October 2006 Archives

Update on David Shen Ventures, LLC

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I've been doing David Shen Ventures, LLC for about 4 months now and it's been a truly positive and educational experience.

Coming off the difficulties of raising my own venture fund, Chroma Ventures, which showed me that the current market was just too unfriendly to new fund managers, I leaped into the world of early stage internet startups on my own. With only pocket change, when compared to the mega venture funds out there, I tiptoed into the world of angel investing.

Big Education

Early on, I knew I had to learn everything as fast as possible. All this investor stuff was very new to me. I had learned some of it while trying to raise Chroma Ventures, but I hadn't gotten everything yet. So I enlisted my lawyer to sit down with me for about an hour and a half and just go through a whole bunch of financing docs and talk briefly about all the different ways people could screw you.

Lawyers can definitely be worst case scenario guys. They will scare the crap out of you on how you can be taken by everyone. It sure scared me, hearing all the stories of how people were cheated out of millions of dollars, and what happens if you invest on the wrong terms. I listened to all this and it could have made me run for the hills....but it didn't.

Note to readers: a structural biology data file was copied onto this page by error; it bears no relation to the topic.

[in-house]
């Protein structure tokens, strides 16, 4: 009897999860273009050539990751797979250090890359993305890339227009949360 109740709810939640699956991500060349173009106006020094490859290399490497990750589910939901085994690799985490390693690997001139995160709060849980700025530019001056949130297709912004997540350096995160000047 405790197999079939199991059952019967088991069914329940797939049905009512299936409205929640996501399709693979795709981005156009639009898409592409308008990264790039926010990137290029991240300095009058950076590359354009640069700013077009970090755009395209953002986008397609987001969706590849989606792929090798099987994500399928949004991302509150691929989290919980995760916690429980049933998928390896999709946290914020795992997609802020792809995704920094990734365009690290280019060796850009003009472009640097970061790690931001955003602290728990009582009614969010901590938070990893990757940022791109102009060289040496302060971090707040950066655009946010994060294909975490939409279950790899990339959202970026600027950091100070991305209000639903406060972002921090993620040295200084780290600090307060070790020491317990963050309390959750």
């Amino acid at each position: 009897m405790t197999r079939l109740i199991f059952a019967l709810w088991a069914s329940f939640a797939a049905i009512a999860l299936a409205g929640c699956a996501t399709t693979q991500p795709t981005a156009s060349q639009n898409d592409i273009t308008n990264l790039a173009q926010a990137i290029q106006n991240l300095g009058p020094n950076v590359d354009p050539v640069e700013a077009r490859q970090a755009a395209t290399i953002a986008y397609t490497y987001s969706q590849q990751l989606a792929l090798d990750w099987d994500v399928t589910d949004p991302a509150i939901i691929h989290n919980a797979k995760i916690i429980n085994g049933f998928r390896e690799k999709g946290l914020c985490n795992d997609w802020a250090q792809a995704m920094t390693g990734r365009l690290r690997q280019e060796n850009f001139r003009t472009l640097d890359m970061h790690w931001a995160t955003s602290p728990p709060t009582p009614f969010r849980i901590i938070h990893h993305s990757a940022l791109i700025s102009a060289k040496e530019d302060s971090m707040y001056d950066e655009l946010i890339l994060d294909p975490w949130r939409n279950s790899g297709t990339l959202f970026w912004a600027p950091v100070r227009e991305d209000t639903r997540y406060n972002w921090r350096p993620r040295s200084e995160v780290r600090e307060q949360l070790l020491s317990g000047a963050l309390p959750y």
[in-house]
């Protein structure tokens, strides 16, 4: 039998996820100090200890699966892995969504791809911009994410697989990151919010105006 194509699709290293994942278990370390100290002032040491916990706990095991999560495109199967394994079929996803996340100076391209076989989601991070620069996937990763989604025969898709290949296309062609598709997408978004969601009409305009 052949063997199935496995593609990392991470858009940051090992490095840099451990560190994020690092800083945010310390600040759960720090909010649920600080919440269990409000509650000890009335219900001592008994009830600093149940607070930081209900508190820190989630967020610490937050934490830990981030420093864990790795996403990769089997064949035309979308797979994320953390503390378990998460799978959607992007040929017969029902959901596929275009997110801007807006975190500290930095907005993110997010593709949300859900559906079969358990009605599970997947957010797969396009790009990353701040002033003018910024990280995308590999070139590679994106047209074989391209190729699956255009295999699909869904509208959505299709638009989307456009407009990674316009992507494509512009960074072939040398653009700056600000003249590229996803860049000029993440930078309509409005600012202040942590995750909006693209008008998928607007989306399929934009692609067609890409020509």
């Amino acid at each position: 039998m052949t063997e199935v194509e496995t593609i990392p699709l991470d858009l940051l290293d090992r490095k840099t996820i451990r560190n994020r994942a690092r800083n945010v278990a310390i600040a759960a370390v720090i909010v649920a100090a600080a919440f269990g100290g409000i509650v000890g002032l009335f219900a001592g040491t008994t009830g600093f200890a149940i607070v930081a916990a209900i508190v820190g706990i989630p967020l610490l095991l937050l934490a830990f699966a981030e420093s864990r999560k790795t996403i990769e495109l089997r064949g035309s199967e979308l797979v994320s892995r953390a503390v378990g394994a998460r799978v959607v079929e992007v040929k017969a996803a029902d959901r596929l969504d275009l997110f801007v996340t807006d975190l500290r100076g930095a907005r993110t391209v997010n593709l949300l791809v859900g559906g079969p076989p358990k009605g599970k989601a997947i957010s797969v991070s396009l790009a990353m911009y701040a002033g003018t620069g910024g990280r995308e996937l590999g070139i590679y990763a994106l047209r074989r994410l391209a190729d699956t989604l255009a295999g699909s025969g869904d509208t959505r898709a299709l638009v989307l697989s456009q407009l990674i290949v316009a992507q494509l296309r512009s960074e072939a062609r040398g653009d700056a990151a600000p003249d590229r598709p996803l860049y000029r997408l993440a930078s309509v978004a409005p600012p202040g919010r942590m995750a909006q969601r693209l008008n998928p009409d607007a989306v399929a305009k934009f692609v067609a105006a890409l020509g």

Investing in early stage companies, internet or no, is an inherently risky business. I like to think of it as better than gambling as you can personally affect the odds in early stage investing by making the right bets among other things. So you have to take some risks and be ready to lose that money. And sometimes, the investment terms aren't exactly the way you like them. I've walked away from terms that were just too risky. I've also invested in terms that were still risky to a point, but I thought there was a good chance of my risk being mitigated by other things. Basically, to invest in early stage companies, you have to be willing to lose a lot but hopefully win it all back on one or two big wins. (My advice here: if you're not a risk tolerant person, don't invest in early stage companies; you'll drive yourself and the entrepreneurs crazy.)